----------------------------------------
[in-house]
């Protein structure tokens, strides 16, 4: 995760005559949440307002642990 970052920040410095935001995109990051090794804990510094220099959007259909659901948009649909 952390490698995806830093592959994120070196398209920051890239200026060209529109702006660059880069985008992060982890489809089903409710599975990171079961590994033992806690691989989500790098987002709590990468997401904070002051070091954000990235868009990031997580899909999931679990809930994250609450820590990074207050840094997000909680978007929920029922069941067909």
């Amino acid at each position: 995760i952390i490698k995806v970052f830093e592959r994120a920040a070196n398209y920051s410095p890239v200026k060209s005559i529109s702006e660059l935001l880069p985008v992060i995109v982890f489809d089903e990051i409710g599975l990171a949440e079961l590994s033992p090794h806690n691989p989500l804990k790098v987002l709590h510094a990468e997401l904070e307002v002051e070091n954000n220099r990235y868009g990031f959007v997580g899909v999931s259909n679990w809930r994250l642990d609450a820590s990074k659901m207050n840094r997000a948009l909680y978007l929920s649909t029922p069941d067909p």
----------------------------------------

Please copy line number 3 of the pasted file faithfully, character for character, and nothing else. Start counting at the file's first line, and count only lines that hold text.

């Amino acid at each position: 995760i952390i490698k995806v970052f830093e592959r994120a920040a070196n398209y920051s410095p890239v200026k060209s005559i529109s702006e660059l935001l880069p985008v992060i995109v982890f489809d089903e990051i409710g599975l990171a949440e079961l590994s033992p090794h806690n691989p989500l804990k790098v987002l709590h510094a990468e997401l904070e307002v002051e070091n954000n220099r990235y868009g990031f959007v997580g899909v999931s259909n679990w809930r994250l642990d609450a820590s990074k659901m207050n840094r997000a948009l909680y978007l929920s649909t029922p069941d067909p």